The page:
A little over a month after acquiring Modi Tyres to pave the way for its solo entry into India, the world's fourth largest tyre manufacturer, Continental, announced a Rs 330 crore investment to double its truck and bus tyre capacity, while commencing production of passenger car radials.This is more than twice the amount that Continental paid to buy Modi Tyres (Rs 122 crore) and significantly higher than what it takes to set up a similar greenfield capacity in India.
"We are convinced that radialisation will be the driving force in the Indian truck market, and our investments would prepare a solid base to meet that demand," said Nikolai Setzer, head tyre division, Continental AG. "But this is not the end, it is a start. I am convinced in future, we would have to invest in multiples of what we are doing today."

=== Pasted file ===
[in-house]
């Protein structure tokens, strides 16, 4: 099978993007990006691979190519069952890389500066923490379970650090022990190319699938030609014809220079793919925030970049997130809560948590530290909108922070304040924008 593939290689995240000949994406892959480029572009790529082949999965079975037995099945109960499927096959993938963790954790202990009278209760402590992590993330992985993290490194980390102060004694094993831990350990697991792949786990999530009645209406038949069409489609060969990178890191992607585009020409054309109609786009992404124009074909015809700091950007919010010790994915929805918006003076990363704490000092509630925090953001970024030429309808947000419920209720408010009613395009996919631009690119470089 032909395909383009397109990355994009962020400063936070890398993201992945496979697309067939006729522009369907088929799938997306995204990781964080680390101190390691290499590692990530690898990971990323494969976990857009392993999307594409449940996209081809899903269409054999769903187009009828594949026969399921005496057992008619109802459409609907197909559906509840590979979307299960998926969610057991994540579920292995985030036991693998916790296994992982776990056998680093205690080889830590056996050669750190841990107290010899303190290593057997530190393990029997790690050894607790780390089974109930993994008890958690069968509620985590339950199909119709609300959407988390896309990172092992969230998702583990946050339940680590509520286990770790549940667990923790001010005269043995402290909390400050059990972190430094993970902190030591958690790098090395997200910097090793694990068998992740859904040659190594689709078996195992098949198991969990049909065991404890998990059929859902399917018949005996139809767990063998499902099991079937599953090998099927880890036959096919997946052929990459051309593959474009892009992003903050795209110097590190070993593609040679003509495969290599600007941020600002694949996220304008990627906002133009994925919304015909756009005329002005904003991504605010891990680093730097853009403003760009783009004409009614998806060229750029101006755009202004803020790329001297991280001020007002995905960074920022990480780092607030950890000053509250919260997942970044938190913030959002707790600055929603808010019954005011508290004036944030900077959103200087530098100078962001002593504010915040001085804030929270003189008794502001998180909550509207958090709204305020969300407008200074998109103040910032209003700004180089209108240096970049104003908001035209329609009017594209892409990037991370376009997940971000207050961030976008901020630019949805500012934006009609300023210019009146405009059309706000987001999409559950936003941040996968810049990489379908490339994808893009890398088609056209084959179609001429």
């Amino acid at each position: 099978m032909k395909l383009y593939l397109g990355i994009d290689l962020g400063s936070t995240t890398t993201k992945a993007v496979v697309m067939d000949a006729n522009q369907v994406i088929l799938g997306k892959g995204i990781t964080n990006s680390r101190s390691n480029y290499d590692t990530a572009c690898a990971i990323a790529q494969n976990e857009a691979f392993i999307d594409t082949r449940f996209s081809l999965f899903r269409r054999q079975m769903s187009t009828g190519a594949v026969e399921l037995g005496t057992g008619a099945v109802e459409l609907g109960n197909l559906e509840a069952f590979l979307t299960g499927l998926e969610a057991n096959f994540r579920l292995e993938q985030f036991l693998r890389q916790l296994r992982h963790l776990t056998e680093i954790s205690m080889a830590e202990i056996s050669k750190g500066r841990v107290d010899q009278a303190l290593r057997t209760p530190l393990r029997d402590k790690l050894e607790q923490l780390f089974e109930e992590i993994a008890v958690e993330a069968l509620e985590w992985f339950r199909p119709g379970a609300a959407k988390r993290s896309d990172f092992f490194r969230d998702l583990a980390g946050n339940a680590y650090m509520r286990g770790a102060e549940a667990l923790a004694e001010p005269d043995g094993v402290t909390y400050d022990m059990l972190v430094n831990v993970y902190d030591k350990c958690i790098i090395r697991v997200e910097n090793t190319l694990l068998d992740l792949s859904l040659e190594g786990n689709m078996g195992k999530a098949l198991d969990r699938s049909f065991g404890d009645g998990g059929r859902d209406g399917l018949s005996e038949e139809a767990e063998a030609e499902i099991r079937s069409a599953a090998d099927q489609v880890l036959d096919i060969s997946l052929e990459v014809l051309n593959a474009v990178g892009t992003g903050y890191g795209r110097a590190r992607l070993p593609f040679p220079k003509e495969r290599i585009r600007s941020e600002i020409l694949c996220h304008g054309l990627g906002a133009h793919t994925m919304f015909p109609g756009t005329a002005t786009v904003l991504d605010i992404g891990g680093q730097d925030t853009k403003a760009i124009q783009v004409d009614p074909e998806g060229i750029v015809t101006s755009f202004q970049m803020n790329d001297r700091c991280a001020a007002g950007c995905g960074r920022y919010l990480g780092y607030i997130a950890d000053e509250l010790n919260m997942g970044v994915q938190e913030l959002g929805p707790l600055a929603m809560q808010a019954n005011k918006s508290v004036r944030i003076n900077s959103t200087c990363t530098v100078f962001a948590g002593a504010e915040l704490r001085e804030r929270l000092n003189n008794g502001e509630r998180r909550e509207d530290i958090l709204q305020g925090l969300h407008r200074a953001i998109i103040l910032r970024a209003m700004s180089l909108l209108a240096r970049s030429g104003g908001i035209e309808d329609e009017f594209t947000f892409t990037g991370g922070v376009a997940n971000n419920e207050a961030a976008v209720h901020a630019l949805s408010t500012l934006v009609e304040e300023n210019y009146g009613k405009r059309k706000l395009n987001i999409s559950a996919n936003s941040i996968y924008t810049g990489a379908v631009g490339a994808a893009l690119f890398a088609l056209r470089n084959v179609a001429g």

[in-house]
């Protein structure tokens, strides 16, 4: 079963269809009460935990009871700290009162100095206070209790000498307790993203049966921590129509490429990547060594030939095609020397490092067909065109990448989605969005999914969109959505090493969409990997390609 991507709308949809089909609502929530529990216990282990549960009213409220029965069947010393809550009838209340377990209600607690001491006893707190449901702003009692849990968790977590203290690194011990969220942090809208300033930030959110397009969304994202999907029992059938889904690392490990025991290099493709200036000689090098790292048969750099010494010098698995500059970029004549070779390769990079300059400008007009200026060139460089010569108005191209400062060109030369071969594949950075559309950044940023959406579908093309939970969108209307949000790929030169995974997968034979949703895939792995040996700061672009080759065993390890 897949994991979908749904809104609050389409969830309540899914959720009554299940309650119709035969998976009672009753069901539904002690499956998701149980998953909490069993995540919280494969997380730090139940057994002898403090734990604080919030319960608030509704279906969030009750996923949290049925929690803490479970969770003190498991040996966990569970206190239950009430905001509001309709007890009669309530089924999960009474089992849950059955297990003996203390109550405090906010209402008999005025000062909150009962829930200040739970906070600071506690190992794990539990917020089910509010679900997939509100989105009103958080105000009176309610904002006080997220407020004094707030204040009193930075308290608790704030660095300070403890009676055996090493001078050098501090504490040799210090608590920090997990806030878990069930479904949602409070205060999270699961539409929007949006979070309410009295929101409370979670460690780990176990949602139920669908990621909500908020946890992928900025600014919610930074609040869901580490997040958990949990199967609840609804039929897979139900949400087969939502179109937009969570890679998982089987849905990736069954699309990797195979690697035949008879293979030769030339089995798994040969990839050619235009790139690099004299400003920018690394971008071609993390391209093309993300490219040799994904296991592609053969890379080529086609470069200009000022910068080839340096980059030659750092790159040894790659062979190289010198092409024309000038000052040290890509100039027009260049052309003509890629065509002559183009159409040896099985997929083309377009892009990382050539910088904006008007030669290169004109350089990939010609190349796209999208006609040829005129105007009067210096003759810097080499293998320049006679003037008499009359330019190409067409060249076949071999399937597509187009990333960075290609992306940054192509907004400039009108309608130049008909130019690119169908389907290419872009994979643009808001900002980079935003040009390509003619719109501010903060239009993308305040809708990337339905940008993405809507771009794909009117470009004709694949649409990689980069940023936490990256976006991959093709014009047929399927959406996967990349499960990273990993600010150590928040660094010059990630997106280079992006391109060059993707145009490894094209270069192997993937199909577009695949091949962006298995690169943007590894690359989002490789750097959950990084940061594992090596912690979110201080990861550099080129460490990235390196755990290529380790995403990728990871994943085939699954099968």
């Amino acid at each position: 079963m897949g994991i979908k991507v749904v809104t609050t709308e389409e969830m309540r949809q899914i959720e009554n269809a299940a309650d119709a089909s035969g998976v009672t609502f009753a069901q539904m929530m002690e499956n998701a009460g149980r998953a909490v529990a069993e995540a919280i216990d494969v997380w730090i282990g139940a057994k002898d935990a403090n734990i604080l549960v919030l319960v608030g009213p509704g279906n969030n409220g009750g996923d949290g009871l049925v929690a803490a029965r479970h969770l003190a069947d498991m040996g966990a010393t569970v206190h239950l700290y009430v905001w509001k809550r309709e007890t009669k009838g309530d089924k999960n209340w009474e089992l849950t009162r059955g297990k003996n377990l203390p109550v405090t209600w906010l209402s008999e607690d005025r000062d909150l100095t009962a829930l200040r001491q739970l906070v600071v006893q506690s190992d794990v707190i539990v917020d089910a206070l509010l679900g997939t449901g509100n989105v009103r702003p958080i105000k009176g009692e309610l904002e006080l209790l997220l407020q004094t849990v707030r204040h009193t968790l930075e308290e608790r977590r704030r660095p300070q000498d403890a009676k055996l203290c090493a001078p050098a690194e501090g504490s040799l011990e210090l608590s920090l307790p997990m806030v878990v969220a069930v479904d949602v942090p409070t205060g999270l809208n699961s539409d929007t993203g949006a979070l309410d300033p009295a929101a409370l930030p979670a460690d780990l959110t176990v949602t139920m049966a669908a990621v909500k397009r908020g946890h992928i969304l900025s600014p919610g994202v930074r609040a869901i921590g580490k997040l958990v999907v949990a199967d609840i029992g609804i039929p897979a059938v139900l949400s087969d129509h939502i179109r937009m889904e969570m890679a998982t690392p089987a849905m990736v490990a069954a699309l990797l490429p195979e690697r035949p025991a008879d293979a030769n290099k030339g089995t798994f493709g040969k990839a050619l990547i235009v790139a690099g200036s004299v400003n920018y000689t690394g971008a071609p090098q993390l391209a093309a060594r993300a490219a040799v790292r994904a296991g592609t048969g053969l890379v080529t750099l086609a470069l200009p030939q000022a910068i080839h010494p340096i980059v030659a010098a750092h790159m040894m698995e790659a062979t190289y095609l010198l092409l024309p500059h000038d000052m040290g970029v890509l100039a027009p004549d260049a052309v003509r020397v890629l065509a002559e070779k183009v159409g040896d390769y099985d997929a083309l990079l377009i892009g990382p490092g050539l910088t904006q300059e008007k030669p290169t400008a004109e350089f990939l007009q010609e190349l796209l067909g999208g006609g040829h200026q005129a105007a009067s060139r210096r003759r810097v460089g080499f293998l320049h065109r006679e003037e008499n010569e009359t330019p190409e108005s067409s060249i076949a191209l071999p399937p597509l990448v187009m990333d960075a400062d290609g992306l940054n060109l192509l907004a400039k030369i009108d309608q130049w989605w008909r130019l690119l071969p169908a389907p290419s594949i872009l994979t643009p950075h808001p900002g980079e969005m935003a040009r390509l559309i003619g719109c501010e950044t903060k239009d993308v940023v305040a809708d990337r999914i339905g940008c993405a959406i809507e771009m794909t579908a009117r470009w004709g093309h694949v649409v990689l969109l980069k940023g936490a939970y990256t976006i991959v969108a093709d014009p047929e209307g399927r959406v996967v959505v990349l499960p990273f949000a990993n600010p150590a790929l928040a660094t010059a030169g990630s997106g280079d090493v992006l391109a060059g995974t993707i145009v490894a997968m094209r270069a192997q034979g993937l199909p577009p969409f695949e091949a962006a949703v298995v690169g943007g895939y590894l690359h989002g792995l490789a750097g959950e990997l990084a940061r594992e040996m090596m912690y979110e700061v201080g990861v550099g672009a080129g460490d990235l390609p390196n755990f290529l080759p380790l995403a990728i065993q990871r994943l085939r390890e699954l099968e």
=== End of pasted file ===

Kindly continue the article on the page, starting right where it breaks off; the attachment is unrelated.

Demand for commercial vehicle tyres in India is slated to grow from 17.81 million in 2010-11 to 25.42 million in 2014-15, reason enough for all major tyre companies in the world including Bridgestone, Michelin and Goodyear to pay more attention to India.
But in a market dominated by the likes of MRF, Apollo, JK tyre and Ceat, all home grown, growth for new entrants may not be a given.
"Increased competition will always benefit the industry and the users and I bet it will only intensify," said Andreas Penkert, CEO, Continental India. "Though the tyre sector has opened a lot, it is still maturing. Newer players would mean more options to consumers alongwith better more technologically advanced products."